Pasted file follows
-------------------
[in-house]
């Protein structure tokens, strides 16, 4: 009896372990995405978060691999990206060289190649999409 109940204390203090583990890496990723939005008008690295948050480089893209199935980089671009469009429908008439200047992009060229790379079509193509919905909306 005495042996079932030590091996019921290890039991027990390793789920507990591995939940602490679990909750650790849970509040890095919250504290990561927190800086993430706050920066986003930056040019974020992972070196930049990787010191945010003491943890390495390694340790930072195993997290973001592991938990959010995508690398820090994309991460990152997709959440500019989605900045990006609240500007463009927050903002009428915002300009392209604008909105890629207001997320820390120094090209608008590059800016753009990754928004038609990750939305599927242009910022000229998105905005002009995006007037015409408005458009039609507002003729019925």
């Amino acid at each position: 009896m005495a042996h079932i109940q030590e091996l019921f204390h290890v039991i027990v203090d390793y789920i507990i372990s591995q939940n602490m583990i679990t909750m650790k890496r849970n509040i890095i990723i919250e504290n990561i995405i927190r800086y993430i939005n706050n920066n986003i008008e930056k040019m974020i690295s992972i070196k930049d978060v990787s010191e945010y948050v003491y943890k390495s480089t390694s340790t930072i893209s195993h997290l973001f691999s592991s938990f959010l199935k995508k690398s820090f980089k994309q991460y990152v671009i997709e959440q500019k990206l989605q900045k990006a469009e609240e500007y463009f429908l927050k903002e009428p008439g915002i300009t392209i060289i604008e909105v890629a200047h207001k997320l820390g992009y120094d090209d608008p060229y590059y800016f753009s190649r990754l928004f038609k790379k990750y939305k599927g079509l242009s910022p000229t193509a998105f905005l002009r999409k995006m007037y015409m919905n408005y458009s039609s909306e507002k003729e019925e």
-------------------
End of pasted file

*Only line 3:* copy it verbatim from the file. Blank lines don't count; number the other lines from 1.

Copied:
């Amino acid at each position: 009896m005495a042996h079932i109940q030590e091996l019921f204390h290890v039991i027990v203090d390793y789920i507990i372990s591995q939940n602490m583990i679990t909750m650790k890496r849970n509040i890095i990723i919250e504290n990561i995405i927190r800086y993430i939005n706050n920066n986003i008008e930056k040019m974020i690295s992972i070196k930049d978060v990787s010191e945010y948050v003491y943890k390495s480089t390694s340790t930072i893209s195993h997290l973001f691999s592991s938990f959010l199935k995508k690398s820090f980089k994309q991460y990152v671009i997709e959440q500019k990206l989605q900045k990006a469009e609240e500007y463009f429908l927050k903002e009428p008439g915002i300009t392209i060289i604008e909105v890629a200047h207001k997320l820390g992009y120094d090209d608008p060229y590059y800016f753009s190649r990754l928004f038609k790379k990750y939305k599927g079509l242009s910022p000229t193509a998105f905005l002009r999409k995006m007037y015409m919905n408005y458009s039609s909306e507002k003729e019925e």